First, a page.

“When people want to be in touch with you, it’s not only face-to-face meetings,” he said. “They send emails or they text at 11 p.m., and if you respond timely, they’re satisfied, and you have a sense of accomplishment. And that’s what clients want in their servicing—to receive prompt, accurate and caring responses.”

Holand noted that, in general, he has prioritized the ability to “maintain focus, multitask and manage” in determining who qualifies for advancement—all qualities, he said, that the pandemic has extensively tested in his firm. Through these tests, he found that certain staff members were actually thriving in this new environment, the proof being their output. He brought up, as an example, one staff person who “decided to stay home and raise young children,” whom he described as “a superstar” at working remotely, especially managing staff. Holand referenced another one who, similarly, has taken well to a flexible work-from-home schedule, saying, “I would not be surprised if, a year from now, [that person] wasn’t offered a partnership in the firm.”

“So what I’m saying, in summary, is if the person is technically skilled, if the person is a nice person, if the person is hardworking, I don’t believe they have to be physically in the office 24/7,” he said.

This moment has been similarly revealing for Louis C. Grassi, managing partner and CEO of Grassi, who has seen some staff members having difficulty managing the transition to remote work, while others are doing so very nicely.

“Some are much better than others. Some people are more focused, and some people get, maybe, less easily distracted. But we are seeing people who have really excelled in working remotely,” he said.

Grassi does not think that working remotely signals a lack of commitment to the future of the firm or to one’s career. He noted that while the firm’s New York City office is technically open, there are always very few people there because the firm does not allow people to get there via public transportation, “so our suburban offices are more populated than our urban office.” Despite this, he said, “We have been very fortunate to bring in a lot of new business, which brings about opportunities. And every time we bring in an opportunity, there’s a whole pursuit team that is involved, so we’re constantly getting our people in everything, and not just partners, but staff people.” While productivity did drop off a little after Memorial Day—Grassi assumed that the weather got nicer and people wanted to go out more—he said that, as the summer went by, there was an uptick in productivity, predominantly because there were two tax deadlines.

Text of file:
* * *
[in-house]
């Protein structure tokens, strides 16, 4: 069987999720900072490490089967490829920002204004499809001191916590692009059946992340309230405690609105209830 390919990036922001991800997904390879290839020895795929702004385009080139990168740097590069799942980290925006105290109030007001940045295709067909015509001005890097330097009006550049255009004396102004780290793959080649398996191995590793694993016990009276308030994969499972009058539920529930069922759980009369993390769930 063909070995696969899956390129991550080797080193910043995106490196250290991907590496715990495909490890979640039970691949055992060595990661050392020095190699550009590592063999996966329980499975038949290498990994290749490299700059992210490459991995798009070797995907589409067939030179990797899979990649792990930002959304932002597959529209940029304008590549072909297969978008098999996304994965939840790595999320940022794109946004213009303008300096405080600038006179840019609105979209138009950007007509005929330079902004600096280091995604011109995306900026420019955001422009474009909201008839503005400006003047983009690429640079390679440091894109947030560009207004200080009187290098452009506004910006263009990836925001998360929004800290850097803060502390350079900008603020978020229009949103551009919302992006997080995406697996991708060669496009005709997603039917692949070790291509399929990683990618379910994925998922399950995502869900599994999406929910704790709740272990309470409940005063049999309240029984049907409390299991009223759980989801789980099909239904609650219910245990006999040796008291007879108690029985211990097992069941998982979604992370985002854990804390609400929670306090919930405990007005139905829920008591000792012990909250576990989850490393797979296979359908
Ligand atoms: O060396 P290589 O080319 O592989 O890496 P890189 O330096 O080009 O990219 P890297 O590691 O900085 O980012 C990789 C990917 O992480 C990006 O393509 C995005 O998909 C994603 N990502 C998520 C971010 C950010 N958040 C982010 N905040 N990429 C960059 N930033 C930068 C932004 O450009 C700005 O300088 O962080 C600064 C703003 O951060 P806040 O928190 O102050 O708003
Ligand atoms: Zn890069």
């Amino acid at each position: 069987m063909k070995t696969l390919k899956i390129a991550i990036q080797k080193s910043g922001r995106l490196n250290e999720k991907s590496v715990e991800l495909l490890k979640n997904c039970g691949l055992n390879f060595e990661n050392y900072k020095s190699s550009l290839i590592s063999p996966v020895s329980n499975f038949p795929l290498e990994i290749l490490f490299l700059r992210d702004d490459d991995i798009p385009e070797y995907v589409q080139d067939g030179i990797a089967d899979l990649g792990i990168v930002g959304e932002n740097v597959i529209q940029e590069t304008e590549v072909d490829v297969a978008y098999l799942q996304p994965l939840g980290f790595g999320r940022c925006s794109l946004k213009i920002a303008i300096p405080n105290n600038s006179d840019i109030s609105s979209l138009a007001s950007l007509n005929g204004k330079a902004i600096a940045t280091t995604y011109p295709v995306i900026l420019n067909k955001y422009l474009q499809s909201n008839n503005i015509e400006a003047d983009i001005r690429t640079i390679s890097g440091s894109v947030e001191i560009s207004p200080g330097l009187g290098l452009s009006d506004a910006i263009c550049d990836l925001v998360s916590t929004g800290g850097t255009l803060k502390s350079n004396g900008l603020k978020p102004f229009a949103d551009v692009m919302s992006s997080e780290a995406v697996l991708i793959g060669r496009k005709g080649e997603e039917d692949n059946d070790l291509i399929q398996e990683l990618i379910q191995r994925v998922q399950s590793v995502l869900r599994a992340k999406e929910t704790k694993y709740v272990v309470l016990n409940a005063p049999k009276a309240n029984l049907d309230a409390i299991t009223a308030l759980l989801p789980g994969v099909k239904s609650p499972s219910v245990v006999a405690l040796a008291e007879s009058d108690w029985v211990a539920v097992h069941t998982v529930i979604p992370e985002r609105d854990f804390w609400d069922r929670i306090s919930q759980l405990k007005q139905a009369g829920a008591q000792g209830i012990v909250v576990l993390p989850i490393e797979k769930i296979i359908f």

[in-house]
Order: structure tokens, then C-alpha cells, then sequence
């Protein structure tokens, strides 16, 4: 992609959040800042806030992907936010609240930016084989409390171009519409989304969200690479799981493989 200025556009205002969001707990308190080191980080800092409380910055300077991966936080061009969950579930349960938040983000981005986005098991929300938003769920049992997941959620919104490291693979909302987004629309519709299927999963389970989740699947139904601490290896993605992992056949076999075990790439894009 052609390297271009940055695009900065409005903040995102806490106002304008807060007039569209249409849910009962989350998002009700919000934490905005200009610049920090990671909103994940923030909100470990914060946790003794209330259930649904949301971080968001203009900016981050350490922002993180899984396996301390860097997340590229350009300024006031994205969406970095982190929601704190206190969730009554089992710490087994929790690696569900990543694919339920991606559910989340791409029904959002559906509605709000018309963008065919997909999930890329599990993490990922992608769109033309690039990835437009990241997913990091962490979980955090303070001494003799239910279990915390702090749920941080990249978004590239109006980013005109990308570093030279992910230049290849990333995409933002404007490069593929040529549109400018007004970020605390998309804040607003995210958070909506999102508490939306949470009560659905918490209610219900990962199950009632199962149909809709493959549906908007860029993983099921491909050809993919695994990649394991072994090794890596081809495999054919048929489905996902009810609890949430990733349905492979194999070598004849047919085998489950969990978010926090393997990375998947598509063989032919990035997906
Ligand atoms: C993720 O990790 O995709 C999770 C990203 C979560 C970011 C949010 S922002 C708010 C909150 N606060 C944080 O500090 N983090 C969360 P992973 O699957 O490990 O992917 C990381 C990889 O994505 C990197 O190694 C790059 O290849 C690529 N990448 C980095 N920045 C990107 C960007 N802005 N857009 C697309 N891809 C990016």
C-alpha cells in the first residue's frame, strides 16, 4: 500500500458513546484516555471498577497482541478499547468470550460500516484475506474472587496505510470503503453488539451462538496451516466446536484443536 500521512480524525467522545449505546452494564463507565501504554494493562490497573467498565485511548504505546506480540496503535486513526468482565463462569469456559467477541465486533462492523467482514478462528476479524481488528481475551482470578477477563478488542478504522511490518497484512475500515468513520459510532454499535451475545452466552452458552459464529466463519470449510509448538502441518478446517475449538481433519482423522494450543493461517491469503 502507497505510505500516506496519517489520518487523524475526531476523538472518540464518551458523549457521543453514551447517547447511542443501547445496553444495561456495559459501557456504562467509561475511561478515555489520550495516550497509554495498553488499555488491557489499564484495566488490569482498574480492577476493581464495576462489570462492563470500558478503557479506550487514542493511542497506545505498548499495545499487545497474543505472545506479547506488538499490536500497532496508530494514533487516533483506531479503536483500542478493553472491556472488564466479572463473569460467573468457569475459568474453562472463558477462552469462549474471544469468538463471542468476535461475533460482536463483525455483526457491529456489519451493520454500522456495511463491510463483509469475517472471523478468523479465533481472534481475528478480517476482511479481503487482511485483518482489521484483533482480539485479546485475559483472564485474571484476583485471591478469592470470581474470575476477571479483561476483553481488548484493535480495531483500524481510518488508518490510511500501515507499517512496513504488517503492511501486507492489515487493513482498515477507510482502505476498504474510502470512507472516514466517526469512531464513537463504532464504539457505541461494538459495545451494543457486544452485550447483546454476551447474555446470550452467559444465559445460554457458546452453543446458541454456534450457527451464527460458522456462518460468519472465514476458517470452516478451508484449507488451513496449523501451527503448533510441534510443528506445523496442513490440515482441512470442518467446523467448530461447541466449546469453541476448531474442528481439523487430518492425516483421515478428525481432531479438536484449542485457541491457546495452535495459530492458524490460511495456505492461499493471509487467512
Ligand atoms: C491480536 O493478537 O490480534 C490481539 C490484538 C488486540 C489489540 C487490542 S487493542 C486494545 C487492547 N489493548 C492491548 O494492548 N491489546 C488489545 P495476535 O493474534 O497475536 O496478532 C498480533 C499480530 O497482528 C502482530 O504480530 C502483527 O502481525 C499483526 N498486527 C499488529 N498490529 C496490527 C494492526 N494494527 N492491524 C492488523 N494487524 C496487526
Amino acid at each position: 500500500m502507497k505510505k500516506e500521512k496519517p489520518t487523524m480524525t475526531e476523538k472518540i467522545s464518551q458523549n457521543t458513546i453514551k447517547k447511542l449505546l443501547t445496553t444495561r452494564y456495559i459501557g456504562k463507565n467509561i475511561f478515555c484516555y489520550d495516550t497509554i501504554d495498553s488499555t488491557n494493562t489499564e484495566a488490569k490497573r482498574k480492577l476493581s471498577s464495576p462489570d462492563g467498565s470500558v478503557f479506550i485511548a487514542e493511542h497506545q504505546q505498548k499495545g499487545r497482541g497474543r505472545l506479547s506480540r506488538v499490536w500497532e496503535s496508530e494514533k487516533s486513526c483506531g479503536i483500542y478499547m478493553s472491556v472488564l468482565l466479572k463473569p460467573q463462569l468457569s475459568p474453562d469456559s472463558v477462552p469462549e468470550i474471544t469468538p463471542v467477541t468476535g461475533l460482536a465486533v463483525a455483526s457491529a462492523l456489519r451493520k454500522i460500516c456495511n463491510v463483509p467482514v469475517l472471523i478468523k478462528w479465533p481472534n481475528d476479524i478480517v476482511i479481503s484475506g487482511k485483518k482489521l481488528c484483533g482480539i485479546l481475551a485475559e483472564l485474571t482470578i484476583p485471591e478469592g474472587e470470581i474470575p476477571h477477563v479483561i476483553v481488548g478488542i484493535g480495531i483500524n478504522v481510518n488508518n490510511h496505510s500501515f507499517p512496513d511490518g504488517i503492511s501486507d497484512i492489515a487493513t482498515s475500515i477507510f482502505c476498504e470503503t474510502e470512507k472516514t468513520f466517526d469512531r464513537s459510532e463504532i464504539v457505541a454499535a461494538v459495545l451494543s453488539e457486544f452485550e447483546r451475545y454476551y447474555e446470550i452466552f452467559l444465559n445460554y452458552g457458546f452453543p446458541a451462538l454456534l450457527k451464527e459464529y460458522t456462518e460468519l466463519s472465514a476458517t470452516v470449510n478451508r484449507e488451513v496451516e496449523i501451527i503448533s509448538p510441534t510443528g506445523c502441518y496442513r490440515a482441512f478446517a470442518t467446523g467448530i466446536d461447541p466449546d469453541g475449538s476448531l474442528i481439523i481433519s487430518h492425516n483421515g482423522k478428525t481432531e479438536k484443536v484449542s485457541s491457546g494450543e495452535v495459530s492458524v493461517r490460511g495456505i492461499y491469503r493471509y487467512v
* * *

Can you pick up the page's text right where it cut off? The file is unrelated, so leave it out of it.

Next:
“I think our people are great. They’re firm first.” he said.

Robert R. Ritz, managing partner of D’Arcangelo & Co., LLP, was similarly unconcerned about how the shift to remote work would affect promotions, saying that the criteria are still the same. This year, he said, management might focus a little more on production output by looking at the firm’s time and billing system, so “we’ll be able to tell if people are still being as productive as they were in the past, working from home versus working in the office.” But overall, Ritz said, there wouldn’t be any impact.

“We’re still going to be looking at the same metrics we looked at in the past, and even without face time with some people that have been working from home, I don’t think that will impact them positively or negatively,” he said.